by Laura Tucker
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Just what we need, a film like Untraceable to make us paranoid about the internet. Like many other psychological thrillers, it gets in your head to the point where you realize it really could happen, and that’s when it starts to get scary.
The story centers around members of the F.B.I. whose job is to watch the internet and look for infractions there. They aren’t looking for much more that people that are stealing passwords and financial information, as Agent Jennifer Marsh (Diane Lane) makes up dummy Capital One cards and stores all her passwords in a folder creatively titled “Passwords,” trying to catch the high tech thieves.
Marsh and her coworker, Griffin Dowd (Colin Hanks), uncover a website, killwithme.com, where a kitten is being tortured live on a webcam. I’m not sure why, but for some reason this part was harder for me to witness than any of the people torturing that would follow. The two agents put this away as just some weird crackpot, and as Marsh drives home, the filmmakers do a good job of showing us how integrated technology is in her life, as she checks with her SUV’s OnStar to get past a traffic jam and tells her daughter she’ll send Evites out for her birthday party. Another clue to what was to come in the film came in here as well, as the traffic jam ended up being caused by a gapers’ block, a tragic accident where people slow down to look, as they just can’t help it.
Not being able to forget about the poor little cat, Marsh tries to shut the website down, but can’t, because of some long-involved high tech explanation. I thought maybe I was the only one that didn’t understand all the computer talk about servers and mirroring until Marsh’s boss indicated he didn’t know any more than I did what she was talking about.
Things go from odd and bizarre to much, much worse as the website moves on to its real target. The cute little kitty was just a test, apparently. Soon on the website, a man can be seen strapped into a contraption, and a message appears on the screen warning that the faster he dies, the more people will watch, meaning the entire viewing internet audience become accomplices as this man eventually dies.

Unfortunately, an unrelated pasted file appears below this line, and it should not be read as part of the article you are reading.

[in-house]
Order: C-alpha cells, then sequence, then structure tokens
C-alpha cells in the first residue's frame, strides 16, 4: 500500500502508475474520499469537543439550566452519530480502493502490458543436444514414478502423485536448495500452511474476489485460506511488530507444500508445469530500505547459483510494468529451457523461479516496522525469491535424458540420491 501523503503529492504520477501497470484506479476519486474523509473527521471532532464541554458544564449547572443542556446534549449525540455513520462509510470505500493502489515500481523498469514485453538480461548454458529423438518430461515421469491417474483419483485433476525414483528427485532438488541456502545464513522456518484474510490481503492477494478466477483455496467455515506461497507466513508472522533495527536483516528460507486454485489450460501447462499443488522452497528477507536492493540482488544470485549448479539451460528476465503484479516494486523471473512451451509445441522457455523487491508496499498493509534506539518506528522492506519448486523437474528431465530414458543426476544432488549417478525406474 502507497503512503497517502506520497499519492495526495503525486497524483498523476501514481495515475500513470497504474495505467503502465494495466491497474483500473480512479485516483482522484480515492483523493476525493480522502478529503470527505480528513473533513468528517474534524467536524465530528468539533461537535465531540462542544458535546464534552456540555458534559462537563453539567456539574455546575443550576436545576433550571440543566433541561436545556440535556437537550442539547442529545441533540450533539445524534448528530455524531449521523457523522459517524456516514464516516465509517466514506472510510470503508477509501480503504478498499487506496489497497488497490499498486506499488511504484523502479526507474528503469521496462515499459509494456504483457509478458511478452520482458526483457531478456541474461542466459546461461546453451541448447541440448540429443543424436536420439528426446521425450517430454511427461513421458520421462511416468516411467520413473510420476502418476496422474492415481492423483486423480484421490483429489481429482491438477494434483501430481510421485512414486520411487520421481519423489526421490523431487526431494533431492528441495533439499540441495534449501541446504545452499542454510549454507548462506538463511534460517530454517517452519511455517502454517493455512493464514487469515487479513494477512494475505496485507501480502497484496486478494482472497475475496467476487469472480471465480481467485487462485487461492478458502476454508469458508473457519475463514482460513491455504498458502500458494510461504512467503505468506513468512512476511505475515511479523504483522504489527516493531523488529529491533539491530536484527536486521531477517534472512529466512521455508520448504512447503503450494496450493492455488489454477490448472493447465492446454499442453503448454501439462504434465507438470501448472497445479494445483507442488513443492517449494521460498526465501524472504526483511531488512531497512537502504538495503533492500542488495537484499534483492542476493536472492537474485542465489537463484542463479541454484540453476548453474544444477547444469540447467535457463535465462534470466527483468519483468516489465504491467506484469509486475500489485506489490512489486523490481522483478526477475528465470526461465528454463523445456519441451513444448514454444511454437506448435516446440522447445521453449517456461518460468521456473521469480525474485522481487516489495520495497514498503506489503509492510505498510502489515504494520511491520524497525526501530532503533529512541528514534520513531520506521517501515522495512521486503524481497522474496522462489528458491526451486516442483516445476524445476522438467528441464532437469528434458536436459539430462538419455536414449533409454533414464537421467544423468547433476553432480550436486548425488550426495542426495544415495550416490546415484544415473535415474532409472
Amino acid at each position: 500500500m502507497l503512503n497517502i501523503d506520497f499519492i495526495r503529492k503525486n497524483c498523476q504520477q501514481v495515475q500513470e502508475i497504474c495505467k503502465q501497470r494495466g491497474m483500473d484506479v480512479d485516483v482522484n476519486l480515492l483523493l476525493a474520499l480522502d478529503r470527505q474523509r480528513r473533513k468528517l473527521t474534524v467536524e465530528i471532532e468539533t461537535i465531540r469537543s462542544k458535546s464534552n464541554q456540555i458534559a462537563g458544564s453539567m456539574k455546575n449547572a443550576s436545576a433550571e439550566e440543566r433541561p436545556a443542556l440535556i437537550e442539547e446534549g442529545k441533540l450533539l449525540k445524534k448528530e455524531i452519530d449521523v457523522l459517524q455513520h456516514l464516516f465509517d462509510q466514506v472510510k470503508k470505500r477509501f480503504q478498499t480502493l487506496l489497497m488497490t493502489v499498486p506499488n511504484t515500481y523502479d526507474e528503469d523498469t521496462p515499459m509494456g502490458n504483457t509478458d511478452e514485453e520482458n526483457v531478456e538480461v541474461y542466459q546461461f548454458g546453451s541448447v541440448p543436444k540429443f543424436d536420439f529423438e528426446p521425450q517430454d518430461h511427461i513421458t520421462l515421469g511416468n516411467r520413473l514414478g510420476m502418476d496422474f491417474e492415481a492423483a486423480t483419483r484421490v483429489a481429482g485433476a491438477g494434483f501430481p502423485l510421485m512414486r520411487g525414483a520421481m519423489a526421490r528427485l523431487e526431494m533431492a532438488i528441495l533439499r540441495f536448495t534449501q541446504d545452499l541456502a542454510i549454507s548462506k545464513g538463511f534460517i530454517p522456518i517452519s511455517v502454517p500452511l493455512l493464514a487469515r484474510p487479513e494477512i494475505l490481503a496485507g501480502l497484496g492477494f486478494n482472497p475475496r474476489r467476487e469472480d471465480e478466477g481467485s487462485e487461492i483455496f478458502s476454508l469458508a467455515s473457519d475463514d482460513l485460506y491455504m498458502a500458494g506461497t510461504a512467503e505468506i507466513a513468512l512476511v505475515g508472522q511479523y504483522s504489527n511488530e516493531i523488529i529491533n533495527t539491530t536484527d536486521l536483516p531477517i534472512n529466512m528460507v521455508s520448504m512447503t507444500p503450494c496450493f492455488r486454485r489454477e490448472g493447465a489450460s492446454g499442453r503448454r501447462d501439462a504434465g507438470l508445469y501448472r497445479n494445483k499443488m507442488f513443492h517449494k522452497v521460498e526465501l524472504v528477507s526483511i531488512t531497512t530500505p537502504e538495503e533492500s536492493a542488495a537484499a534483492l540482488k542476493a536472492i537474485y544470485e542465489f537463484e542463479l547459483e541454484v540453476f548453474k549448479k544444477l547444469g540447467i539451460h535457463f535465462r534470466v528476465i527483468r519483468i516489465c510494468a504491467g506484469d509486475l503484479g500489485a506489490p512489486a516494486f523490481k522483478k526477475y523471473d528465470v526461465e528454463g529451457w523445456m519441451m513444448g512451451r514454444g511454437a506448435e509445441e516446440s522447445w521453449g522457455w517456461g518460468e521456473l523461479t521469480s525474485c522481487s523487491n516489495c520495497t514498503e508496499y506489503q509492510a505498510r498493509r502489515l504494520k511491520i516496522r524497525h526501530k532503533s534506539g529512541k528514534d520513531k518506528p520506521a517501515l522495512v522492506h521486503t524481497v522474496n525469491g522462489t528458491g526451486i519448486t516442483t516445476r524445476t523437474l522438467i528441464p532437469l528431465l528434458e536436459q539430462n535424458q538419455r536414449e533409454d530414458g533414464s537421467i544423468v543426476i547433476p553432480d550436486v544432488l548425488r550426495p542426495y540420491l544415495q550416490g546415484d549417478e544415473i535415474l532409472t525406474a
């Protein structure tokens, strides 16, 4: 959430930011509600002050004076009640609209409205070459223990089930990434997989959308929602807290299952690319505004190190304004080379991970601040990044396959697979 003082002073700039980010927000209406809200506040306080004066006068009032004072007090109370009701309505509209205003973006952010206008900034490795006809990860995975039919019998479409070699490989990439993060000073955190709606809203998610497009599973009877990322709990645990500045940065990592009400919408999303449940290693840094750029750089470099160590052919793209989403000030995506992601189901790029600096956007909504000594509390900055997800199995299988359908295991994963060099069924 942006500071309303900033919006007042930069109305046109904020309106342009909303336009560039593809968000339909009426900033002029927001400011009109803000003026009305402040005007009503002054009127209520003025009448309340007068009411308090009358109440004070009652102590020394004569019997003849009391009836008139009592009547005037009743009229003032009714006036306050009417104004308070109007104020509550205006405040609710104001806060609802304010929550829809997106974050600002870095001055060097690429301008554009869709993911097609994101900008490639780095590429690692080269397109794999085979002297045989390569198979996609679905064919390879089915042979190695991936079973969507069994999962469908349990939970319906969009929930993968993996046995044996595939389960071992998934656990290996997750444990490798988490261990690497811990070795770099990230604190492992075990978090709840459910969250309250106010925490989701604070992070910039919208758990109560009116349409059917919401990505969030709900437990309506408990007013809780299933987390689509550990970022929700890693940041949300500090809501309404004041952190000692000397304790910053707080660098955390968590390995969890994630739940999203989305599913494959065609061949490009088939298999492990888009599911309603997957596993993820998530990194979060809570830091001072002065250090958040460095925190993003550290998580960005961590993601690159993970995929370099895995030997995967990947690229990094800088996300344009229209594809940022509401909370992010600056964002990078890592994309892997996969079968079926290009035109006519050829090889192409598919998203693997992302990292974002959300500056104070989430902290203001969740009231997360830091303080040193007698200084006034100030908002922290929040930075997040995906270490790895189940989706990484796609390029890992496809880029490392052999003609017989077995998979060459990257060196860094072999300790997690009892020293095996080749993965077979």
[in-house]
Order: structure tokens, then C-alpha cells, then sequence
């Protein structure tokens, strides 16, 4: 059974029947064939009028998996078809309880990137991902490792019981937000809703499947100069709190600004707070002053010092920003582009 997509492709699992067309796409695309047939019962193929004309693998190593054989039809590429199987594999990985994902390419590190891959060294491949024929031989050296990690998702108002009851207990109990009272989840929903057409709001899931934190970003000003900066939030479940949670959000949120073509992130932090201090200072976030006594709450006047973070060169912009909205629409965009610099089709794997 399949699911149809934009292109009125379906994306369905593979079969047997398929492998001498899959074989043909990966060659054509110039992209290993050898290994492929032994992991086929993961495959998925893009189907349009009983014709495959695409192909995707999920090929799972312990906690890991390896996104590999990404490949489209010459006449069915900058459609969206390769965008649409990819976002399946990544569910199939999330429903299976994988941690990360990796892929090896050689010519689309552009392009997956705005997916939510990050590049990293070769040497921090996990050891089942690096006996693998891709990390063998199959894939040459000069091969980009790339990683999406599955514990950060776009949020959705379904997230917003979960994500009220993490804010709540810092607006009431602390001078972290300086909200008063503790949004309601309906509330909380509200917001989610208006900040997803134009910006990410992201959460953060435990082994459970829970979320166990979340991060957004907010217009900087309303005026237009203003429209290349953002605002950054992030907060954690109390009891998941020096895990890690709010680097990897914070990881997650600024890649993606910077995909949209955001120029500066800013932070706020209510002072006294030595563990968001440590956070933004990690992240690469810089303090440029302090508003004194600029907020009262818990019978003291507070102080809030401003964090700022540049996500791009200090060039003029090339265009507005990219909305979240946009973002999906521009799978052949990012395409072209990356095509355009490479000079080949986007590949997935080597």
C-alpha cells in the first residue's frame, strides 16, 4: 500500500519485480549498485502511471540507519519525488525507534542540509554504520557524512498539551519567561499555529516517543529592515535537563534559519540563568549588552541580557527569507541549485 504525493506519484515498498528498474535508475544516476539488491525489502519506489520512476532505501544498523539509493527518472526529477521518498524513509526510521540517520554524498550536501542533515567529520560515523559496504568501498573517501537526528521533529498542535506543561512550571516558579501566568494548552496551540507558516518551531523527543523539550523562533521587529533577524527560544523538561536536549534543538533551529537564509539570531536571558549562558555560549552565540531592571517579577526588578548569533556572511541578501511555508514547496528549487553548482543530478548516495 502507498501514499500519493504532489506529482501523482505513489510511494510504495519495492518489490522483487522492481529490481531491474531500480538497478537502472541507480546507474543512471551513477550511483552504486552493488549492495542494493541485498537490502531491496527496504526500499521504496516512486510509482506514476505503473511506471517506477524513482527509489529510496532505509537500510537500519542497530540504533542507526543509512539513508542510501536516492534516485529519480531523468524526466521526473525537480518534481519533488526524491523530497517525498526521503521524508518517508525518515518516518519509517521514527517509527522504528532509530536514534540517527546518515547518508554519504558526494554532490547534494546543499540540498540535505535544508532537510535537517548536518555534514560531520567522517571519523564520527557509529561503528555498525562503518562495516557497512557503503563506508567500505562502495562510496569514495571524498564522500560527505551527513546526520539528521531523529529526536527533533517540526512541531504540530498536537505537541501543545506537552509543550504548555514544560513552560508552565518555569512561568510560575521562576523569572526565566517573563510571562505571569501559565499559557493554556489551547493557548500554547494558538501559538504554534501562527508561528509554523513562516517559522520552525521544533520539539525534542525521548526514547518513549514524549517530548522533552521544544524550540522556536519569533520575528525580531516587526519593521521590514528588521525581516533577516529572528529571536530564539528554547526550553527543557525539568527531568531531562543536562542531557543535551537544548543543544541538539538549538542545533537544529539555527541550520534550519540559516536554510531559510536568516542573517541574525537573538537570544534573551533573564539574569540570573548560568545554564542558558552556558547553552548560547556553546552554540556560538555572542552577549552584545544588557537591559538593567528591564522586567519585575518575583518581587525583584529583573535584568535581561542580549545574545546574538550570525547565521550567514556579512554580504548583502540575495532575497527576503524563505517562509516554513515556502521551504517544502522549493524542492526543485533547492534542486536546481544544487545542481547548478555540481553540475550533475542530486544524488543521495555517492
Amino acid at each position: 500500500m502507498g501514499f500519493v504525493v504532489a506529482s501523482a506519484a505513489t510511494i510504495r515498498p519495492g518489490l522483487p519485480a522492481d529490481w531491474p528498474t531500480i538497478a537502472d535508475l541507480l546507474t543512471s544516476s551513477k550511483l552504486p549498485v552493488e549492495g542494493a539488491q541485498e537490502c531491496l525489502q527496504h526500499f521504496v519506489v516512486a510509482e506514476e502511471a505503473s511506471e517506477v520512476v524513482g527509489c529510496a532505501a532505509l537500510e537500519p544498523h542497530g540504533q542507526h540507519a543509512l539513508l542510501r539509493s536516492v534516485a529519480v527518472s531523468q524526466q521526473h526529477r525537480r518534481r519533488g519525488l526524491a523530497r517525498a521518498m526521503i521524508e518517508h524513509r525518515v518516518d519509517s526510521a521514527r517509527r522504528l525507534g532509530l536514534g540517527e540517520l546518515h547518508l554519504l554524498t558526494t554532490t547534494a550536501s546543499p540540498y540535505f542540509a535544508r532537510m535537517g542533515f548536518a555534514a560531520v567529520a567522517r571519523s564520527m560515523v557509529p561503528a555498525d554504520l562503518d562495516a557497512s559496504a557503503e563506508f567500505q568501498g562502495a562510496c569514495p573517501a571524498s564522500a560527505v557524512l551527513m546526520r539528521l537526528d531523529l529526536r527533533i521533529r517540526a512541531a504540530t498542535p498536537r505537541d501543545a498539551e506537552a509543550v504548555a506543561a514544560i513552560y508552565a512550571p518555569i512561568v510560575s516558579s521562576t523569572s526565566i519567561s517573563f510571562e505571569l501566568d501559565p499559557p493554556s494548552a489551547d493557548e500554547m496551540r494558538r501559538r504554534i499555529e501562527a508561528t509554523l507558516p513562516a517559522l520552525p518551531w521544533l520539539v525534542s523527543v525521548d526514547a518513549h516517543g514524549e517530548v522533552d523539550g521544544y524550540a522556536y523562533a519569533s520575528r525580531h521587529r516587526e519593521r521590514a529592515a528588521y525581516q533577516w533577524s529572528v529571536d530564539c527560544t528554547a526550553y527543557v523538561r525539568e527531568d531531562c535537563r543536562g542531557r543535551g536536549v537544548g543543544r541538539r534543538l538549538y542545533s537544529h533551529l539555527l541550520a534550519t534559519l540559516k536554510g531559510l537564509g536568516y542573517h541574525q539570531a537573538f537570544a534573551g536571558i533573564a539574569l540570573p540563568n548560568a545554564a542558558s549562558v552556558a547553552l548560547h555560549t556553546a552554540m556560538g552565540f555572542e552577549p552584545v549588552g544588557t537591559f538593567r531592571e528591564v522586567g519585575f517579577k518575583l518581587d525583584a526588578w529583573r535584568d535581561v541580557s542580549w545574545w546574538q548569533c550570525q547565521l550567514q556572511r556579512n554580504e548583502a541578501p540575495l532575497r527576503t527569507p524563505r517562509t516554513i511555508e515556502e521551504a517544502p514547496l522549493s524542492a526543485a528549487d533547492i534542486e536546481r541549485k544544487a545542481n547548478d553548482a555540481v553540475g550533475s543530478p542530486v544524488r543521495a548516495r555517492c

Just the thought of that is scary enough to most of us. How many of us haven’t logged onto a website just to see what it was all about, thinking no one would ever know? If someone sends you a link saying, “Look at this … there’s a guy being tortured live on here,” wouldn’t you at least be tempted to go look? It’s human nature, the very thing behind a “gaper’s block.”
The website only becomes more popular from hereon out. More and more people are tortured, and they begin dying at faster rates, because more people are tuning in. After the killer finds his way into connecting into all of Marsh’s technology, she’s trying to save her family, and not just the public. I didn’t think of it while watching it, but now I’m wondering why an F.B.I. agent doesn’t have tighter protection on her files. Why isn’t there something blocking just anyone from getting into her files, including her work files?
Despite being very predictable for a psychological thriller, Untraceable does well at keeping you on the edge of your seat. I would look over at my son and say, “This guy’s getting it next,” and indeed he would. Yet the theme of a killer using the popularity of the Internet to do his killing is what stuck in my mind. This morning, my son went on the computer and reported back that he had actually tried to go to killwithme.com to see what would happen. Of course, all he got was something connected to the movie, along with stats of how many people actually tried it. I can’t bring myself to type that URL in, even though I know there isn’t anything bad waiting on the other end. The question is, will you?
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